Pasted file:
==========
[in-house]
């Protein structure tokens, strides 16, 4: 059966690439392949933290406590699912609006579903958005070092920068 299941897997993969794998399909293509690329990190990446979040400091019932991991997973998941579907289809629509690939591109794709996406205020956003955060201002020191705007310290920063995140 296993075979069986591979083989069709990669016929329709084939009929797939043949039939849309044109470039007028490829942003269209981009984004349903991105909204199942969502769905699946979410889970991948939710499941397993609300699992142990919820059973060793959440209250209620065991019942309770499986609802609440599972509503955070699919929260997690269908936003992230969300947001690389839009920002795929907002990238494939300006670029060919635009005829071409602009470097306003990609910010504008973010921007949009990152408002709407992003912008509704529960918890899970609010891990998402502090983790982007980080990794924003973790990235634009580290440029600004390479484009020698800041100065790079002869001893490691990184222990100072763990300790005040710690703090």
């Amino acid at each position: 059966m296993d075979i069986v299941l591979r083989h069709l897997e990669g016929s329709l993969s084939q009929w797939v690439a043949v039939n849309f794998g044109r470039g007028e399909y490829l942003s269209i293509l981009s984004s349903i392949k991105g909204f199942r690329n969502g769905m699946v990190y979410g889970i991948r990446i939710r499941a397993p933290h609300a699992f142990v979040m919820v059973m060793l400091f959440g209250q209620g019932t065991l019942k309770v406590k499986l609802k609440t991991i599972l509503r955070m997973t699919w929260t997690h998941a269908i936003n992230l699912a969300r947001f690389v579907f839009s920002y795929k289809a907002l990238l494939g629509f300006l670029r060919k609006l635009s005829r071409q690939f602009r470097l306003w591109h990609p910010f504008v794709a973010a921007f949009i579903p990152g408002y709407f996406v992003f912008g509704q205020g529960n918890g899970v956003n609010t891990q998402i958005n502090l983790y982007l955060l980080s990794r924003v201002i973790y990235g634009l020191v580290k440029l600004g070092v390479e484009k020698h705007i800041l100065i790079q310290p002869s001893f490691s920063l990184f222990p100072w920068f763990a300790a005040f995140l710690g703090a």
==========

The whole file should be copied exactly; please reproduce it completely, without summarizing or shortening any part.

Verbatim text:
[in-house]
């Protein structure tokens, strides 16, 4: 059966690439392949933290406590699912609006579903958005070092920068 299941897997993969794998399909293509690329990190990446979040400091019932991991997973998941579907289809629509690939591109794709996406205020956003955060201002020191705007310290920063995140 296993075979069986591979083989069709990669016929329709084939009929797939043949039939849309044109470039007028490829942003269209981009984004349903991105909204199942969502769905699946979410889970991948939710499941397993609300699992142990919820059973060793959440209250209620065991019942309770499986609802609440599972509503955070699919929260997690269908936003992230969300947001690389839009920002795929907002990238494939300006670029060919635009005829071409602009470097306003990609910010504008973010921007949009990152408002709407992003912008509704529960918890899970609010891990998402502090983790982007980080990794924003973790990235634009580290440029600004390479484009020698800041100065790079002869001893490691990184222990100072763990300790005040710690703090």
């Amino acid at each position: 059966m296993d075979i069986v299941l591979r083989h069709l897997e990669g016929s329709l993969s084939q009929w797939v690439a043949v039939n849309f794998g044109r470039g007028e399909y490829l942003s269209i293509l981009s984004s349903i392949k991105g909204f199942r690329n969502g769905m699946v990190y979410g889970i991948r990446i939710r499941a397993p933290h609300a699992f142990v979040m919820v059973m060793l400091f959440g209250q209620g019932t065991l019942k309770v406590k499986l609802k609440t991991i599972l509503r955070m997973t699919w929260t997690h998941a269908i936003n992230l699912a969300r947001f690389v579907f839009s920002y795929k289809a907002l990238l494939g629509f300006l670029r060919k609006l635009s005829r071409q690939f602009r470097l306003w591109h990609p910010f504008v794709a973010a921007f949009i579903p990152g408002y709407f996406v992003f912008g509704q205020g529960n918890g899970v956003n609010t891990q998402i958005n502090l983790y982007l955060l980080s990794r924003v201002i973790y990235g634009l020191v580290k440029l600004g070092v390479e484009k020698h705007i800041l100065i790079q310290p002869s001893f490691s920063l990184f222990p100072w920068f763990a300790a005040f995140l710690g703090a």